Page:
How to avoid fault tree analysis (FTA) mistakes
FTA is a complex exercise that requires efforts to fully understand the system, its associated subsystems and components
Fault Tree Analysis (FTA) is a popular reliability and safety technique with roots back in 1962 when Bell Laboratories performed safety analysis of the Minuteman Missile Control System. FTA is a top-down approach that involves diagraming lower-level subsystems and components to understand failure impact on the upper-level or top system.
It is similar to failure mode effect analysis (FMEA) — bottom-up approach — as they both are used to analyze the risk of failure of any system. However, unlike FMEA that generally considers single failure, FTA can analyze multiple failures through complex Boolean computation. As a result, it requires a higher degree of expertise. This article presents common mistakes made while performing FTA and the steps to avoid or correct them.
Incorrect definitions of FTA
The accurate definition of the top event plays a crucial role in converging FTA to a meaningful conclusion. A fundamental mistake is the failure to clearly define the system and its boundary. Often under real-world scenarios, the failure event can impact more than one interconnected system. The top-level event in the FTA corresponds to the definition of the system and its boundary. If the system name is not adequately defined, the top-level event will likely be too generic or overlapping on more than one system.
For example, in the case of failure of a crude oil distillation unit in an oil refinery, the impact could outrange the boundary of the distillation unit thus leading to the shutdown of the entire oil refinery. If the system is considered an entire refinery, the resultant FTA will be mathematically complex and may not converge into the actual cause of failure. However, if the system is considered just a distillation column, the resultant FTA will be more focused and accurate and could converge to an actual cause, which, in this case, was a crude oil pump motor failure that led to the shutdown of the oil distillation unit.
The boundary of the system should be clearly defined to overcome this type of challenge. The decision to select the boundary should depend on the aspects of system performance. For example, it may be outside the scope of study to review the impact of a failure event on the environment. Therefore, any impact to the environment system in case of fuel spillage may be considered outside the boundary of analysis. To provide clarity on system boundary, the following information should be provided:
The physical and functional interface of the system with other external systems
Functional descriptions and failure modes of each component
The initial state of the components
Functions of human and machine.
A lack of clarity of FTA
The resolution of the analysis is vital to understand as it explains at what levels the analysis needs to be stopped. One mistake could be when the resolution of FTA is not clear thus continuing FTA to a level that holds no value to the organization as a business. For example, in the case of electronic printed circuit board (PCB) manufacturing, the objective of FTA might be to break down the failure event into the very lowest level component, which could be a small capacitor or switch on the PCB. This lowest level makes sense in this application as the manufacturing plant can solder and upgrade the faulty PCBs with new components.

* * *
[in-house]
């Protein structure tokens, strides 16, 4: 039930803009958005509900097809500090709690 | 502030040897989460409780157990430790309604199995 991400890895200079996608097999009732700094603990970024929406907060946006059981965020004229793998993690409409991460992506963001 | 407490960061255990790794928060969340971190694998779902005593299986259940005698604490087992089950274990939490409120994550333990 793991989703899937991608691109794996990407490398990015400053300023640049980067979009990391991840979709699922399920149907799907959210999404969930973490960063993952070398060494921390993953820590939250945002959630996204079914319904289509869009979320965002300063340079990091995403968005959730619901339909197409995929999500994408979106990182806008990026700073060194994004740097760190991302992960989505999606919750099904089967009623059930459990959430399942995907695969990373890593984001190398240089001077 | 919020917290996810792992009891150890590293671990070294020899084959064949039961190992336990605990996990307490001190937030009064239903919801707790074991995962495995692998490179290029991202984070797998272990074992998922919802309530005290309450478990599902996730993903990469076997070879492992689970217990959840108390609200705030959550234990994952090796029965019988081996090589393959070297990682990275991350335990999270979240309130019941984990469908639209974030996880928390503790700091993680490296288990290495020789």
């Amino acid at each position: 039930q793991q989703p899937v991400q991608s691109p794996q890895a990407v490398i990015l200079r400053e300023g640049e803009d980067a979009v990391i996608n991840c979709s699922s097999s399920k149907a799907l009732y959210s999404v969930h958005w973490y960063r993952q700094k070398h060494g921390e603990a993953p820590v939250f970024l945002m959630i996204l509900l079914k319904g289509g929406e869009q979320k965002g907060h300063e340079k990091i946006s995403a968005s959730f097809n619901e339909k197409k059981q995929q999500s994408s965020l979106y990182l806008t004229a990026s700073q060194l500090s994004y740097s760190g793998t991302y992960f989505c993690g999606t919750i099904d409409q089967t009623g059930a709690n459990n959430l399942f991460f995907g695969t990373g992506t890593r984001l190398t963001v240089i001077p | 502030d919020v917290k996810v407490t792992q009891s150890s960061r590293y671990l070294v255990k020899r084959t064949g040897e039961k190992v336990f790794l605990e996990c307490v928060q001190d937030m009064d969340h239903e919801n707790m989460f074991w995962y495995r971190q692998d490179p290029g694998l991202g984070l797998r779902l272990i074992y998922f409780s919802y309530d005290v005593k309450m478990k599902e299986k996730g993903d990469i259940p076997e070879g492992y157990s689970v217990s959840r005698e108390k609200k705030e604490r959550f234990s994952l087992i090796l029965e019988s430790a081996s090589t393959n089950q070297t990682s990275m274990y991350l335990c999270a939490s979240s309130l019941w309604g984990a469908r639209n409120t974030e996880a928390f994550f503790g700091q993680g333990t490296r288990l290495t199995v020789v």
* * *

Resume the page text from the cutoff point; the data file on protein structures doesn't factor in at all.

On the other hand, in case of oil refinery fuel pump failure, the FTA may most likely stop when reaching the motor pump without further breaking down the motor into its components such as stator and rotor windings. This is because it will be fruitful and economical for refinery operators to replace the motor with a new motor instead of fixing, troubleshooting and correcting the motor control circuits and associated interfaces.
Misinterpretation of events
Since FTA is a top-down analysis that starts from the top-level event, there exists a high chance of misinterpretation at the lowest level of component analysis, especially if the data is missing. Often, the data availability is a challenge for most organizations. As a result, often the FTA analysts fail to clearly understand the cause-effect relationship leading to the top-level event. The availability of accurate and clean data is the most important thing to have before starting the FTA.
To overcome this challenge, the starting point of the FTA should be to understand the system through FMEA. Since FMEA is bottom-up analysis, it will provide good insight into the lower-level subsystems and components. To avoid FTA being strangled in the middle due to missing information, the following documents should be handy before constructing the FTA:
System and subsystem block diagram
Process flow diagram (PFD) and/or process and instrumentation diagram (P&ID)
Integrated parts catalogue or manuals
Maintenance and test procedures
Installation and commissioning diagrams/results.
FTA is a complex exercise that requires extensive efforts on the part of the team to fully understand the system, its associated subsystems and components. While the aspects to consider in FTA are many with each aspect open to a range of human errors and mistakes, this article presents only elementary mistakes and possible steps to avoid that can arise during the pre-work and early steps of performing FTA.